NOAA 2007-R304
Contact: John Leslie
NOAA News Releases 2007
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The center that tracks the movement of behemoth Antarctic icebergs and analyzes sea ice throughout the world, is celebrating 30 years of interagency cooperation this month. The National Ice Center, a tri-agency partnership between NOAA, the U.S. Navy and U.S. Coast Guard, hosted a commemorative ceremony today at the new NOAA Satellite Operations Facility building in Suitland, Md.

The event featured past and present NIC staff and remarks from NOAA Administrator, retired Vice Adm. Conrad C. Lautenbacher, Jr., undersecretary of commerce for oceans and atmosphere; Mary E. Kicza, assistant administrator for NOAA’s Satellite and Information Service; Rear Adm. Fred Byus, oceanographer of the Navy; Rear Adm. Timothy McGee, commander, Naval Meteorology and Oceanography Command; Rear Adm. Craig Bone, the Coast Guard’s assistant commandant for prevention; and George Newton, recent chairman of the U.S. Arctic Research Commission.

Since 1976, the NIC has provided global operational ice analyses and other ice services for the U.S. armed forces, U.S. government agencies, including NOAA’s National Weather Service and the National Science Foundation and the general public.

Routine ice analyses from the NIC are used mostly for mission planning and safe navigation, in or under ice-infested waters. They are also incorporated into weather forecasts and are the comprehensive global record of sea ice extent that can be used for climate monitoring. Using satellite imagery and other information sources including buoy data and ice models, the NIC is the only ice center in the world that monitors sea ice in both the northern and southern hemispheres, analyzing the Arctic, Antarctic and other ice-covered waters.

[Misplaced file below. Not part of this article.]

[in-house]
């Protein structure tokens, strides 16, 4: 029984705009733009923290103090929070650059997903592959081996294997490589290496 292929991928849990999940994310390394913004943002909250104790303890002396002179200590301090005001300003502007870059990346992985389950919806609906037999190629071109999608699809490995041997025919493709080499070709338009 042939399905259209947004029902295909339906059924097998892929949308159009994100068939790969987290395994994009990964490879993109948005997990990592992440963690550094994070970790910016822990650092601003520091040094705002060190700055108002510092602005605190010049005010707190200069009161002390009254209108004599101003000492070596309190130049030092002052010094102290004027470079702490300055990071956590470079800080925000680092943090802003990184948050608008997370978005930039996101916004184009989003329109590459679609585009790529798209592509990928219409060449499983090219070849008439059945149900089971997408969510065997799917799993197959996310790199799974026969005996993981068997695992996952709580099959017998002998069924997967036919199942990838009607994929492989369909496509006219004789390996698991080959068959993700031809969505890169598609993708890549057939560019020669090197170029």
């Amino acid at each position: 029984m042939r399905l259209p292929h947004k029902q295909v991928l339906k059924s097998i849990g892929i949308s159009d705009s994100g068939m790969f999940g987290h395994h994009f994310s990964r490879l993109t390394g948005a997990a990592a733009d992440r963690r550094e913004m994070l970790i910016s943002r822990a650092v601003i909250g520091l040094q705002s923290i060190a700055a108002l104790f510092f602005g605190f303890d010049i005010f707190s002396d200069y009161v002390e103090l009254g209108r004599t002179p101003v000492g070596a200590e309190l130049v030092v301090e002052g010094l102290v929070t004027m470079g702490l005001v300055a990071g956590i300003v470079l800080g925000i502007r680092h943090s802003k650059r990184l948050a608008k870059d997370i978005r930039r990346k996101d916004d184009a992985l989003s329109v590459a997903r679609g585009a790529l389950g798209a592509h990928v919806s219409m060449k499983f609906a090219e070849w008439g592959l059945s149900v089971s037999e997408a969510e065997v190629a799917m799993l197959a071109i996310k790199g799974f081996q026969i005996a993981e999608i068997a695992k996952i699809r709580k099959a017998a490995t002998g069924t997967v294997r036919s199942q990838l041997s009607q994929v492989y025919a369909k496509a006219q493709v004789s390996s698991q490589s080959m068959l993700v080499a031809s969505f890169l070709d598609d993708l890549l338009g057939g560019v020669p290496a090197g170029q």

“The National Ice Center has served the global community with distinction, whether helping cargo ships steer clear from dangerous icebergs, or providing data to scientists studying changes in the extent of sea ice,” Lautenbacher said.

Navy Cmdr. Cory Springer, director of the NIC added: “The NIC is much more than a partnership. It is truly integrated activity whose products meet the requirements of several U.S. government agencies.”

Even before the NIC was created, NOAA and the U.S. Navy began working together in 1956 with the collocation of the U.S. Fleet Weather Central and the National Weather Bureau in Suitland. In December 1976, a formal memorandum of agreement created the Navy/NOAA Joint Ice Center. In 1995, when the U.S. Coast Guard became a partner, the name was changed to the National Ice Center.

The National Oceanic and Atmospheric Administration, an agency of the U.S. Commerce Department, is celebrating 200 years of science and service to the nation. From the establishment of the Survey of the Coast in 1807 by Thomas Jefferson to the formation of the Weather Bureau and the Commission of Fish and Fisheries in the 1870s, much of America's scientific heritage is rooted in NOAA.

NOAA is dedicated to enhancing economic security and national safety through the prediction and research of weather and climate-related events and information service delivery for transportation, and by providing environmental stewardship of our nation's coastal and marine resources. Through the emerging Global Earth Observation System of Systems (GEOSS), NOAA is working with its federal partners, more than 60 countries and the European Commission to develop a global monitoring network that is as integrated as the planet it observes, predicts and protects.

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